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Racial equity panel on public health holds its first meeting

Connecticut prepares for the coronavirus.
Carol Leonetti Dannhauser Photo
Keith J. DuPerry registers for his vaccination on the New Haven Green. The clinic was administered by Griffin Hospital.

In Connecticut, a commission set up to tackle wide racial health disparities exposed during the Coronavirus pandemic has held its first meeting.

The 28-member commission is the direct result of a bill that passed with bipartisan support in the last legislative session. It declared racism a public health crisis in Connecticut.

The average life expectancy of African Americans is four years lower than the rest of the U.S. population, said Melissa MCCaw, commissioner of the Office of Policy and Management.

McCaw is the co-chair of the panel. She said the focus will be on enabling the state’s Department of Public Health to be more responsive to people of color.

“DPH will be required to report on recruitment and retention programs for healthcare workers of color," McCaw said. "In addition there will be a report from DPH on the state’s COVID response which will be due to the Legislature by February 2022.”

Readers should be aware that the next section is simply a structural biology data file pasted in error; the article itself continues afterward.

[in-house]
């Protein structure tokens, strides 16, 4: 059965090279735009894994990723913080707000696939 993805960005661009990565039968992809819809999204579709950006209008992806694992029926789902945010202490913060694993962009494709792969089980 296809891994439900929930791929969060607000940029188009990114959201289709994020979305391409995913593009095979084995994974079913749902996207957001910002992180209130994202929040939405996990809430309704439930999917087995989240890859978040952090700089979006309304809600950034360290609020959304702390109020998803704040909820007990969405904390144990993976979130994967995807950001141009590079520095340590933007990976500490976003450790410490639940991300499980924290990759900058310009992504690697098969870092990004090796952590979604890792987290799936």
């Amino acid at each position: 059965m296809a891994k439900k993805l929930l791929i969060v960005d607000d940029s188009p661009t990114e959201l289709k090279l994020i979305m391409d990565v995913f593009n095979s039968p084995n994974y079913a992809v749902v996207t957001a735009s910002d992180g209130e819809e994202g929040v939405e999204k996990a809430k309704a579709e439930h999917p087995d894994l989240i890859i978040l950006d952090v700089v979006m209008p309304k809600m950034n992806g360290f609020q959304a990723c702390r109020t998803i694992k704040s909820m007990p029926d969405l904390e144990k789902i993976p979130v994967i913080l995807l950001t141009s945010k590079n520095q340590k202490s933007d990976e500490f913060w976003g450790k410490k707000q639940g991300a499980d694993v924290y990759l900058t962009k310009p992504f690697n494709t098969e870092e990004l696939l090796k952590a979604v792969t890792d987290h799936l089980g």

State Representative Hilda Santiago of Meriden, another member of the commission, wants to make sure cultural differences are also considered.

“A lot of people don’t realize that South Americans, Mexicans, Puerto Ricans, Central Americans, Caribbeans are all Hispanic or Latino but the cultures are totally different,” Santiago said.

The commission’s first task is to recruit an executive director and set up a schedule for public participation in its deliberations. It’s first report is due in January.

Copyright 2021 WSHU. To see more, visit WSHU.

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